I’m speaking today at NERCOMP’s SIG on BYO-WHAT : The Challenges and Solutions in Supporting Mobile Devices on Campus. My topic is integrating mobile devices in the classroom.
George Claffey from Charter Oak College began the day pointing out the issue around supporting mobile devices in the classroom is not the number of people, but the number of devices per person. Students have laptops, phones, tablets, maybe e-readers. It used to be that one IP address per person was sufficient, but school infrastructures need to handle this increased use of the number of mobile devices.
We have been able to reach students whose minds often are tuned into iPads and iPhones: A collaborative working space integrated with a social media presence promotes informal learning about technology. Companies and students shape activities and services beyond tutoring in an age where BYOD requires us to offer more than just access. This is a new paradigm for engaging students in IT learning.
My friend Lisa Litant is a Senior Writer at UPromise. She asked me to speak to her group on how college students use social media, and ways that they might reach out to college students using social media. I asked one of my most connected students, CIS Sandbox assistant and CIS Minor Matt Somma, to present with me. Here’s our presentation:
The feature explores tools for teaching big data as well as the implications of big data in higher education, and is now online. I need a new picture.
Here’s a teaser quote:
When Tim O’Reilly and Dale Dougherty first described the Web 2.0 phenomenon back in 2005, one of the characteristics they cited for business models for the next generation of software was “Data as the next Intel Inside.” As companies and their applications moved to the Web, data gave them power. Today, data is at the center of a company’s value: Tweets, searches, and Likes give Twitter, Google, and Facebook information that determines the advertising you see when you use their services and provides revenue from advertisers that keeps these sites available at no cost to users.
I joined the authoring team for Discovering Computers in time to work on the 2014 edition over the past year. The book was shipped to the Cengage Conference in San Diego so it would be available here. It was cool to see my name on the inside front conver as a contributing author.
I presented Drinking from the Fire Hose: Tools for Analyzing and Teaching Big Data at the Cengage Conference today.
My presentation is below, and thanks to Ryan Norris who shared his slides with me from his presentation at the CIS Sandbox a few weeks ago. I would have never thought to begin a talk on Big Data by talking about Kevin Bacon.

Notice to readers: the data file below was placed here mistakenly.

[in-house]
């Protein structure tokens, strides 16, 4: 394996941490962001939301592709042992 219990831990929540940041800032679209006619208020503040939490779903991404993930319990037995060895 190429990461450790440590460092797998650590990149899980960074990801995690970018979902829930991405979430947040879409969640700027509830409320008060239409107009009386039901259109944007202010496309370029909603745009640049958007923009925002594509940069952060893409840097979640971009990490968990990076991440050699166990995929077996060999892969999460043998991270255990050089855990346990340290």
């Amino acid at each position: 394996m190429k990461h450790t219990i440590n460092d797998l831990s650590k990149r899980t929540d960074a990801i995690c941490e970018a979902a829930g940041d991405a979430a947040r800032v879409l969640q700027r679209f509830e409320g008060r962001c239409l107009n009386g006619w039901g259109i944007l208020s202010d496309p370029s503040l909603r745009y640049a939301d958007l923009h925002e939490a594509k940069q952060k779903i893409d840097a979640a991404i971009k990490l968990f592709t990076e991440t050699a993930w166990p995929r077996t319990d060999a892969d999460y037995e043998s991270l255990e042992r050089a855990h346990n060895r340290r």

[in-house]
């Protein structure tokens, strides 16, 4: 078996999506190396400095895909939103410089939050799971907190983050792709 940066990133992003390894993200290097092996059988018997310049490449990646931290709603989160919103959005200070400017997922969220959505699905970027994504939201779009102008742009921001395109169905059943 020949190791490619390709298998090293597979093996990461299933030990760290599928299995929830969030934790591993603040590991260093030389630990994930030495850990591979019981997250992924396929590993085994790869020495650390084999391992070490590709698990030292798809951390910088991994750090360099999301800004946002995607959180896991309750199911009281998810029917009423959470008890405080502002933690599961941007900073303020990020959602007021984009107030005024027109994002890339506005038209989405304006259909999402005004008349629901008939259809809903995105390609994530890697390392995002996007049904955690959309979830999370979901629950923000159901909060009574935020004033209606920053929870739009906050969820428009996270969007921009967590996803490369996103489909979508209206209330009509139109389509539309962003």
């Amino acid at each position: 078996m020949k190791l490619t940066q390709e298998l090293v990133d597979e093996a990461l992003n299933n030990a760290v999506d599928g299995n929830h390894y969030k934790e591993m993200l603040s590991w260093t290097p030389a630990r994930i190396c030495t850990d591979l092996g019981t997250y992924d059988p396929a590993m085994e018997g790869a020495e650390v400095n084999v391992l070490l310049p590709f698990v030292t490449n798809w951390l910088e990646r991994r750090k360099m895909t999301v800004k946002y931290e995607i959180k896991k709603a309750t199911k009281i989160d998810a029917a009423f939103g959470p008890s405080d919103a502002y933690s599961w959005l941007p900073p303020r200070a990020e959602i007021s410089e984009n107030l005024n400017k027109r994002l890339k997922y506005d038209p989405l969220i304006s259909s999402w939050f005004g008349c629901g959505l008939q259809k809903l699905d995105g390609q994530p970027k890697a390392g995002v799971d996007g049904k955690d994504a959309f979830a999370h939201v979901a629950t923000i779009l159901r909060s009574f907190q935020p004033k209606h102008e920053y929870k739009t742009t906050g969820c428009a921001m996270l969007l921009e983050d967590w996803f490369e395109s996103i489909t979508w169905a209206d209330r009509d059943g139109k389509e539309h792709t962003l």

I was interviewed tonight for five minutes on the radio about the flipped classroom.
Last night I received an email from Todd Smoot, Executive Producer of News and Programming at KCBS Radio 740 in San Francisco. He wrote:
Hi Professor Frydenberg… We saw the article in the Sacramento Bee about the increasing practices of “flipping” in education. We were wondering if you might have a few minutes tomorrow for a brief telephone interview about “flipping” … What it is? How it works? Why it might be a better method of teaching? The interview would be live on the phone with our anchors and last about 5 minutes. The best times for us are 5:20p, 7:30p or 9:30p (all times Eastern).
I sent them my phone number and asked to be on the 9:30 pm broadcast. At 9:30 pm, the phone rang. A producer told me the anchors’ names, Jeff Bell and Patti Reising. 60 seconds later I was on talking with them on the radio. 5 minutes and 4 seconds they brought the conversation to a close. The producer thanked me, and I hung up the phone. A few minutes later, they sent me an email message with the audio file.
Their questions… why flip? how can you tell if students watched the videos? what about the digital divide? Listen in and see what I had to say.
Thanks to KCBS News Radio for the recording, and for permission to share it.
Todd Smoot from KCBS Radio in San Francisco saw the article and invited me to talk with their news anchors about this topic on the radio tomorrow evening, Feb. 20, at 9:30 pm EST. You can listen in at http://cbssf.com .
Maybe you met me at a conference and thought "that was a great presentation! People at my college or university should hear this."
Contact me about visiting your school to speak with or train your teachers on using Web 2.0 tools in the classroom.
Cengage Roadshows and Conference 2013
Join me at these Cengage events!
I'm speaking on
Who are they now? Student Voices in a World of Digital Learning (roadshows, conference)
Drinking from the Firehose: Tools for Analyzing and Teaching with Big Data (conference)
Together Again: Hot Technologies and Cool Applications (with Corinne Hoisington, at the Conference)